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Wisconsin Cheese Makers' Association / Proceedings of the Wisconsin Cheese Makers' Association thirty-third annual convention December 10, 11, 12, 1924 assembled in the Milwaukee Auditorium, Milwaukee, Wisconsin

Michels, Math.
New recommendations for Wisconsin cheese grades,   pp. 66-73 PDF (2.2 MB)

Page 66

By MATH. MICHELS, Dairy Marketing
Wisconsin Department of Markets
There are just two things that I wish to talk about. One is the
grading of Fall cheese at the cheese factory and the other thing is
to do something to guard the public against unripened cheese. I feel
that as long as we don't or that we can't grade the cheese any nearer
right than we are doing now and can't give the consumer a better
ripening of the cheese before they buy it, they will never be able to
increase the consumption of cheese which you all know is vitally
necessary. I believe that just as soon as we can find some way by
which these two things can be reached, our troubles will be overcome
in the marketing of cheese; and not until we do something to cover
these points will we get anywheres. We have been talking about im-
proving cheese ever since the early history of cheese making industry.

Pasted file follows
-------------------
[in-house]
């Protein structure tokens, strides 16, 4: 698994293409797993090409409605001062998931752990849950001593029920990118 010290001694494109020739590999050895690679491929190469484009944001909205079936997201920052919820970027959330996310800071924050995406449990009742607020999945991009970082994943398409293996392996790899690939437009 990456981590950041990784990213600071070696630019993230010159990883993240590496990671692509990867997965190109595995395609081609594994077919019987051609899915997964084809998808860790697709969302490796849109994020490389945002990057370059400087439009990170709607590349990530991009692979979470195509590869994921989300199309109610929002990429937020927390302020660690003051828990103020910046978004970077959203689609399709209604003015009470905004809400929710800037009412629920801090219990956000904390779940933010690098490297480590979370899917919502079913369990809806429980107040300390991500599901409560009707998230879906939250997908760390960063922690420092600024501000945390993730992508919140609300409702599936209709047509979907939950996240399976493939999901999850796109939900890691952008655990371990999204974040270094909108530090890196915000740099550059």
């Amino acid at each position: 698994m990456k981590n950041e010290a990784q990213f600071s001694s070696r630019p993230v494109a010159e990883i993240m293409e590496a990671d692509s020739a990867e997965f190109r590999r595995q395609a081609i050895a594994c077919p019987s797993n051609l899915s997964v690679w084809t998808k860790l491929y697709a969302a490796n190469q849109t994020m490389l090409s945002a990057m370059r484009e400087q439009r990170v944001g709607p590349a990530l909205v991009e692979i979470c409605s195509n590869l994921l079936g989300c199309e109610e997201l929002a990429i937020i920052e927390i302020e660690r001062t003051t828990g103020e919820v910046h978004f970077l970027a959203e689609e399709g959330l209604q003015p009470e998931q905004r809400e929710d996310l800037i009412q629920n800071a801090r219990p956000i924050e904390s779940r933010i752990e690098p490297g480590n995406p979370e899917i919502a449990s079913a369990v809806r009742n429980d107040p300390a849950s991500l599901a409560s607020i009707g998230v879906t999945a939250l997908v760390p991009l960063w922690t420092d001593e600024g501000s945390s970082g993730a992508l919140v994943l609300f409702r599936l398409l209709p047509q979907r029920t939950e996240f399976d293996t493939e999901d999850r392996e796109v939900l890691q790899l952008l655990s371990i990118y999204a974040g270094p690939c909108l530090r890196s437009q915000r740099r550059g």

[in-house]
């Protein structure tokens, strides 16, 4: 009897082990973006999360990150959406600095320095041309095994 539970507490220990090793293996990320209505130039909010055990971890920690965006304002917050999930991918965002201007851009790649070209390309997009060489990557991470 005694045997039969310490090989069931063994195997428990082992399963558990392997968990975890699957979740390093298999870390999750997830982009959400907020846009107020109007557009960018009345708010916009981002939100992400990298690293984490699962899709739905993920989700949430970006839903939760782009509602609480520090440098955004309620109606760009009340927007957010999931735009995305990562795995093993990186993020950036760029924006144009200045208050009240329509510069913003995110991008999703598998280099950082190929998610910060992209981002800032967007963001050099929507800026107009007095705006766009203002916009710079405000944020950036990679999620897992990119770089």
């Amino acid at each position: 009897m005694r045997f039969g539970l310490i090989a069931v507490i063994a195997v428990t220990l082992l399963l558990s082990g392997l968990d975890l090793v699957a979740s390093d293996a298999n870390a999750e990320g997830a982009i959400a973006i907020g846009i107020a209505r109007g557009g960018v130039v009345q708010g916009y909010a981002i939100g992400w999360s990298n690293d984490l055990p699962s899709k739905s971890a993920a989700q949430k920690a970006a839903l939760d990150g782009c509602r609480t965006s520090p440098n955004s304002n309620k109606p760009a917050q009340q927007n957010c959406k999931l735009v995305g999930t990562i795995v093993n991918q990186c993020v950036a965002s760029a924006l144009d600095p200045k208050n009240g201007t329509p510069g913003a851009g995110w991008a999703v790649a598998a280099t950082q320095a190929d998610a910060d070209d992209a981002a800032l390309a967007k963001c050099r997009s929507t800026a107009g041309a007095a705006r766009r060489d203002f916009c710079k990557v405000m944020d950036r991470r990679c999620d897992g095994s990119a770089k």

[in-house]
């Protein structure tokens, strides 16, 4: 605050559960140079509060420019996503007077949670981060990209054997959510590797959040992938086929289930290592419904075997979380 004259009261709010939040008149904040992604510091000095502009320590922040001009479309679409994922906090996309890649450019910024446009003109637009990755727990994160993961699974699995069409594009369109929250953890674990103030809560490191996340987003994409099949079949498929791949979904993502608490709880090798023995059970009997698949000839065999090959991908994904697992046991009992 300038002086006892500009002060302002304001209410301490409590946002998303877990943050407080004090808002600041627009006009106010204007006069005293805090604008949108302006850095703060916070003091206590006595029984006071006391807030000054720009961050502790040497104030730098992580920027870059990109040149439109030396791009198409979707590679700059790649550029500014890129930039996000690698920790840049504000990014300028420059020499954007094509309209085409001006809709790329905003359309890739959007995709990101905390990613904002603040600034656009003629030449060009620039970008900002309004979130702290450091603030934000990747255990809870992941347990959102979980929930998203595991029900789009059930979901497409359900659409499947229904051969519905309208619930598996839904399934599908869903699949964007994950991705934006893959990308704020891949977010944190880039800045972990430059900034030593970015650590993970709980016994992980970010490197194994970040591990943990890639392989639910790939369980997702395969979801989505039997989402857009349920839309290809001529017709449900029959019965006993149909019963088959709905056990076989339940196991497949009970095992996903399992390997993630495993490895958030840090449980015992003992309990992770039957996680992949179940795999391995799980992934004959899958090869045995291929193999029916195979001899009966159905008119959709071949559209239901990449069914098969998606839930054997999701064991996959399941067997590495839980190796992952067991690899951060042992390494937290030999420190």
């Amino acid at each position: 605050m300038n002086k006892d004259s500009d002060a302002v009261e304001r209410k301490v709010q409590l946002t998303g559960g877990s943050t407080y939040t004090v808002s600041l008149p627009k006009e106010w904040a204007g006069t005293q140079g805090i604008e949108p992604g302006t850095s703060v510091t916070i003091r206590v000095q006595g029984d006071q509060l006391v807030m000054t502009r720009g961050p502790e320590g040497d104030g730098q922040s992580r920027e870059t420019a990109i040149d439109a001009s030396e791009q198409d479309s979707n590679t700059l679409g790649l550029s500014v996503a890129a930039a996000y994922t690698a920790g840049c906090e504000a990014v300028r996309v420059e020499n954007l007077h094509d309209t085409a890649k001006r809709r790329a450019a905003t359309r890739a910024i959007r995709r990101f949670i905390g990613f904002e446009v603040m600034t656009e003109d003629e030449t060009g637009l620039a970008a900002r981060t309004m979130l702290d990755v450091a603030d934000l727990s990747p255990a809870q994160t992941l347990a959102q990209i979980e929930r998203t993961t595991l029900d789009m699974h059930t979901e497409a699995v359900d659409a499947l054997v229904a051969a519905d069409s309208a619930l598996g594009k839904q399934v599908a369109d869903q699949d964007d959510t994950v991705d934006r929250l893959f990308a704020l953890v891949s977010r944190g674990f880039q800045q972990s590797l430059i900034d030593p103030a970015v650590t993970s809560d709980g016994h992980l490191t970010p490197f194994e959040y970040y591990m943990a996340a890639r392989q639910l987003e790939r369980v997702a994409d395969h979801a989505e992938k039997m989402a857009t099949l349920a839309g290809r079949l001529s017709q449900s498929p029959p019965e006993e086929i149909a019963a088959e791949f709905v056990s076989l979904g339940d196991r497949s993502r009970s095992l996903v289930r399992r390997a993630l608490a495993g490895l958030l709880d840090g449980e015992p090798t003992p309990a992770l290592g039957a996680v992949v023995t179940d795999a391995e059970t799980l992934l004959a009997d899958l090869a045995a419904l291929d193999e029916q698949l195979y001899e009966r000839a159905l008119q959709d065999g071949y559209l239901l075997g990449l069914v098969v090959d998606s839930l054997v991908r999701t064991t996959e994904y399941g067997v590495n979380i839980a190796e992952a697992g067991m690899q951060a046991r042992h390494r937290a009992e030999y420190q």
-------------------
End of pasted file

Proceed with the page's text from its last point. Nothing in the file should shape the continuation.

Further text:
I have been in the business a good many years myself. I had full
charge of a cheese factory in 1896 and have been interested in cheese
factories and cheese making ever since and handled cheese in the
various ways and it has been the same story year after year and
talking about improvement of cheese, but as long as we don't get at
the root of the evil, we will not be able to get rid of our troubles we
are facing year after year.
I have got quite a few things that I want to say and I have got
them written down and will read them to you because I feel I can
read as much to you in fifteen minutes as I could talk to you in three-
quarters of an hour. (Reads)
American and foreign cheese grades have not been changed or al-
tered in any way since they were made effective 1922. These grades
together with factory numbers and dates when removed from the
press, have done much toward producing a better and more uniform
quality of American, Swiss, Brick, and Limburger cheese. This work
of cheese grading has been carried out very satisfactorily and the
only criticism is the unwillingness on the part of the American cheese
dealers to make a substantial difference in the price between No. 1
and Fancy cheese. The difference made in the price between No. 1
and Grade 2 is satisfactory and accomplishes the desired results.
The differential in price between Fancy and No. 1 American cheese
is only % cent or less per pound to the cheese factory, while the range
is between 2 cents to 5 cents per pound on foreign cheese. The dif-
ferential in price between No. 1 and Grade 2 ranges from 2 cents to
5 cents per pound on American as well as foreign cheese. The small
differential between No. 1 and Fancy in American cheese is not
enough of a reward to the factories to warrant spending the extra
time and labor necessary in making a cheese good enough to merit the
Wisconsin Fancy stamp.
The proper grading of dairy products is the real foundation for

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